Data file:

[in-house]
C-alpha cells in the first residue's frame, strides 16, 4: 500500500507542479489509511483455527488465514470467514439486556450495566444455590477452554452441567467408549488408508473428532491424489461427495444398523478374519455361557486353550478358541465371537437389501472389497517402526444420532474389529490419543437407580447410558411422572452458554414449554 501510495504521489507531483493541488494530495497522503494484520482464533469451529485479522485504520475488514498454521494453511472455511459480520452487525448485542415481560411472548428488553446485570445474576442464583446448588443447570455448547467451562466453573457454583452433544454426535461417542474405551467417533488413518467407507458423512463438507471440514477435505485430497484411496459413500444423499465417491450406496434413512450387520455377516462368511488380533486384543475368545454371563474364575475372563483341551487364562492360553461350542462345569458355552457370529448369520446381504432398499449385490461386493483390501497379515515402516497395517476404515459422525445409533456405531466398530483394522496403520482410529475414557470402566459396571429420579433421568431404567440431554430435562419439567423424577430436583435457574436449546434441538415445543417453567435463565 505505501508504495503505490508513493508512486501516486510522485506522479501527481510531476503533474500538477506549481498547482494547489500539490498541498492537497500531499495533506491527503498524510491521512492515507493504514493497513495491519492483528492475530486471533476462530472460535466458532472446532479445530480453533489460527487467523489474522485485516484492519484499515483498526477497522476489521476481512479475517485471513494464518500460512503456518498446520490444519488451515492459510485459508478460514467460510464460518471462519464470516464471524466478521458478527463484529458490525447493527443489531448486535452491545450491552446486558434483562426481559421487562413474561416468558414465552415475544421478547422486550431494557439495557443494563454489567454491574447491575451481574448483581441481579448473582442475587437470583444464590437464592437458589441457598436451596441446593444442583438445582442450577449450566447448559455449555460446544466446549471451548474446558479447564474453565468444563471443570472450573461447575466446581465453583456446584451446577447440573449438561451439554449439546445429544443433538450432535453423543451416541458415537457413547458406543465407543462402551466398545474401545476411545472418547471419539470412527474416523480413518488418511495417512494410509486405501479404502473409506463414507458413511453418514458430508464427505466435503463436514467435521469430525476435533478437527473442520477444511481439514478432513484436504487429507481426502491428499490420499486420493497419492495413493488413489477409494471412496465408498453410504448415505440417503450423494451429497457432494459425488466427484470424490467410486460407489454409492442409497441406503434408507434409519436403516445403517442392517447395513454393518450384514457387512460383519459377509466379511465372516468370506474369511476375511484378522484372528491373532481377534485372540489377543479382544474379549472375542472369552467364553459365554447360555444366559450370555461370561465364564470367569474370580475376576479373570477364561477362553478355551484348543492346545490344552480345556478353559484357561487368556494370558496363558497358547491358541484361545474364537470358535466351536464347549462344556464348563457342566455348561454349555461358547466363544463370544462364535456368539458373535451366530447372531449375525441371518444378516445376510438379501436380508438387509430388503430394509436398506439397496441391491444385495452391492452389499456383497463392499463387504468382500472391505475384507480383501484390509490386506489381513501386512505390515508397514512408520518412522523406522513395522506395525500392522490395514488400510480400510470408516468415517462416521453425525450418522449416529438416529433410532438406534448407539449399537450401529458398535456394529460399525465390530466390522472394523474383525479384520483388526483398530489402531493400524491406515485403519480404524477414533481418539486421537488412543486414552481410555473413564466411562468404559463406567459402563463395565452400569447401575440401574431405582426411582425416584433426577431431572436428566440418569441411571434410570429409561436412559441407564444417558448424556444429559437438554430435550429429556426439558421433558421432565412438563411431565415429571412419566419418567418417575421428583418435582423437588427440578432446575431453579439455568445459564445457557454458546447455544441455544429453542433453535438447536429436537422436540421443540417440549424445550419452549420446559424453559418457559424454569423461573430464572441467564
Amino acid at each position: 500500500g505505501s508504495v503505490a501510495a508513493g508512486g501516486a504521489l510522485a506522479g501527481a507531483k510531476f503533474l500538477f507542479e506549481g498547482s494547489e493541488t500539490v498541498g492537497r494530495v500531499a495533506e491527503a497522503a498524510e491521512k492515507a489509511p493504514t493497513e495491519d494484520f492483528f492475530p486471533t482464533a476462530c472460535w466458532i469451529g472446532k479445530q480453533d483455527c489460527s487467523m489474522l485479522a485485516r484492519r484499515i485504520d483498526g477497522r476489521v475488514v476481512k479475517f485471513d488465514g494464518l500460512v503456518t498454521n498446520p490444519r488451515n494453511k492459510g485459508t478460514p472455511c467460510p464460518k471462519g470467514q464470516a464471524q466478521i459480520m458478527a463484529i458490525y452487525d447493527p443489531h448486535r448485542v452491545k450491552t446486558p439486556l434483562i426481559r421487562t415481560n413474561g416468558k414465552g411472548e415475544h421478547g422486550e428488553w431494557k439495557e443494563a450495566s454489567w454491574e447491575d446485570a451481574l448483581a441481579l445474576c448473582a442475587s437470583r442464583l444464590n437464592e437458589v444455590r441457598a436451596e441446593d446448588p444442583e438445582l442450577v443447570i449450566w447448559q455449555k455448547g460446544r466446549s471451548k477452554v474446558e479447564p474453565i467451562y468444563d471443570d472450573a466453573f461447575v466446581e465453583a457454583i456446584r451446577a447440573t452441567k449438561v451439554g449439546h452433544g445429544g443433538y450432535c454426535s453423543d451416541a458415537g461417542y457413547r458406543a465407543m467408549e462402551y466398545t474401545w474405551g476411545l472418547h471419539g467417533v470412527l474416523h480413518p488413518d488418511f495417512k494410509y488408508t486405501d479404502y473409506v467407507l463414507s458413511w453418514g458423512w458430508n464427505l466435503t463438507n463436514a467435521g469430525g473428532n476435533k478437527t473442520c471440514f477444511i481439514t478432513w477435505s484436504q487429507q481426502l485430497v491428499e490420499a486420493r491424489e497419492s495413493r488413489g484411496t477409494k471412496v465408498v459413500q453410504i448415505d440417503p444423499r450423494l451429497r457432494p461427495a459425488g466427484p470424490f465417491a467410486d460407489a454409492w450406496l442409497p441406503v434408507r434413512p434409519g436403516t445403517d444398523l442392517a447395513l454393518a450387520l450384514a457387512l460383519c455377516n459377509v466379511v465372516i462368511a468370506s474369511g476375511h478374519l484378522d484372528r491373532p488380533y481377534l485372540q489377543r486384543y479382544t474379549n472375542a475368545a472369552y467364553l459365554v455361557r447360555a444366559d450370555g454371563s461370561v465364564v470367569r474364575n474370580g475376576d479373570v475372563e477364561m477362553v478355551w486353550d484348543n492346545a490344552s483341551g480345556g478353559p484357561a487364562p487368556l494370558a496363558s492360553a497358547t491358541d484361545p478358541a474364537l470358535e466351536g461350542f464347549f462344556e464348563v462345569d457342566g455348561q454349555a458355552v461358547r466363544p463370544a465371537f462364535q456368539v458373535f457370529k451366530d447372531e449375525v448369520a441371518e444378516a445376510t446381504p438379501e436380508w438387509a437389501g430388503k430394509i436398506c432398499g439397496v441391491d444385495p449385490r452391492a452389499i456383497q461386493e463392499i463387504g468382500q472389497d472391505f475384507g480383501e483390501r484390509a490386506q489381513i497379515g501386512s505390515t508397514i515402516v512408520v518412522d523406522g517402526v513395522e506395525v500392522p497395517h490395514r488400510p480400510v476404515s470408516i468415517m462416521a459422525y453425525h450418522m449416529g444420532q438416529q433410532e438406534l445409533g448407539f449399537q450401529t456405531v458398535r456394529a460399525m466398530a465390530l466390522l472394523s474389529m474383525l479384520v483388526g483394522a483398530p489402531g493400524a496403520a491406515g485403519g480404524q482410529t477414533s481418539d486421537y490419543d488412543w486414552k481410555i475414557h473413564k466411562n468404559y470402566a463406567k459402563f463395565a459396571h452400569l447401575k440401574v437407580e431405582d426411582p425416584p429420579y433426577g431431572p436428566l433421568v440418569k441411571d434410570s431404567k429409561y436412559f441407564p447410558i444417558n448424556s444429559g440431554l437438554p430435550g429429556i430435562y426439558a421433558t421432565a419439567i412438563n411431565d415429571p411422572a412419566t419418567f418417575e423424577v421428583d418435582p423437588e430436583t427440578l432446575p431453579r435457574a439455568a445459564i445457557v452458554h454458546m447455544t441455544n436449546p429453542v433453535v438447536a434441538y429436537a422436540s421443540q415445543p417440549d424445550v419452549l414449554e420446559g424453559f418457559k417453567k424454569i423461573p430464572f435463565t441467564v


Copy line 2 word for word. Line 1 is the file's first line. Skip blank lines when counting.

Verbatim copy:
C-alpha cells in the first residue's frame, strides 16, 4: 500500500507542479489509511483455527488465514470467514439486556450495566444455590477452554452441567467408549488408508473428532491424489461427495444398523478374519455361557486353550478358541465371537437389501472389497517402526444420532474389529490419543437407580447410558411422572452458554414449554 501510495504521489507531483493541488494530495497522503494484520482464533469451529485479522485504520475488514498454521494453511472455511459480520452487525448485542415481560411472548428488553446485570445474576442464583446448588443447570455448547467451562466453573457454583452433544454426535461417542474405551467417533488413518467407507458423512463438507471440514477435505485430497484411496459413500444423499465417491450406496434413512450387520455377516462368511488380533486384543475368545454371563474364575475372563483341551487364562492360553461350542462345569458355552457370529448369520446381504432398499449385490461386493483390501497379515515402516497395517476404515459422525445409533456405531466398530483394522496403520482410529475414557470402566459396571429420579433421568431404567440431554430435562419439567423424577430436583435457574436449546434441538415445543417453567435463565 505505501508504495503505490508513493508512486501516486510522485506522479501527481510531476503533474500538477506549481498547482494547489500539490498541498492537497500531499495533506491527503498524510491521512492515507493504514493497513495491519492483528492475530486471533476462530472460535466458532472446532479445530480453533489460527487467523489474522485485516484492519484499515483498526477497522476489521476481512479475517485471513494464518500460512503456518498446520490444519488451515492459510485459508478460514467460510464460518471462519464470516464471524466478521458478527463484529458490525447493527443489531448486535452491545450491552446486558434483562426481559421487562413474561416468558414465552415475544421478547422486550431494557439495557443494563454489567454491574447491575451481574448483581441481579448473582442475587437470583444464590437464592437458589441457598436451596441446593444442583438445582442450577449450566447448559455449555460446544466446549471451548474446558479447564474453565468444563471443570472450573461447575466446581465453583456446584451446577447440573449438561451439554449439546445429544443433538450432535453423543451416541458415537457413547458406543465407543462402551466398545474401545476411545472418547471419539470412527474416523480413518488418511495417512494410509486405501479404502473409506463414507458413511453418514458430508464427505466435503463436514467435521469430525476435533478437527473442520477444511481439514478432513484436504487429507481426502491428499490420499486420493497419492495413493488413489477409494471412496465408498453410504448415505440417503450423494451429497457432494459425488466427484470424490467410486460407489454409492442409497441406503434408507434409519436403516445403517442392517447395513454393518450384514457387512460383519459377509466379511465372516468370506474369511476375511484378522484372528491373532481377534485372540489377543479382544474379549472375542472369552467364553459365554447360555444366559450370555461370561465364564470367569474370580475376576479373570477364561477362553478355551484348543492346545490344552480345556478353559484357561487368556494370558496363558497358547491358541484361545474364537470358535466351536464347549462344556464348563457342566455348561454349555461358547466363544463370544462364535456368539458373535451366530447372531449375525441371518444378516445376510438379501436380508438387509430388503430394509436398506439397496441391491444385495452391492452389499456383497463392499463387504468382500472391505475384507480383501484390509490386506489381513501386512505390515508397514512408520518412522523406522513395522506395525500392522490395514488400510480400510470408516468415517462416521453425525450418522449416529438416529433410532438406534448407539449399537450401529458398535456394529460399525465390530466390522472394523474383525479384520483388526483398530489402531493400524491406515485403519480404524477414533481418539486421537488412543486414552481410555473413564466411562468404559463406567459402563463395565452400569447401575440401574431405582426411582425416584433426577431431572436428566440418569441411571434410570429409561436412559441407564444417558448424556444429559437438554430435550429429556426439558421433558421432565412438563411431565415429571412419566419418567418417575421428583418435582423437588427440578432446575431453579439455568445459564445457557454458546447455544441455544429453542433453535438447536429436537422436540421443540417440549424445550419452549420446559424453559418457559424454569423461573430464572441467564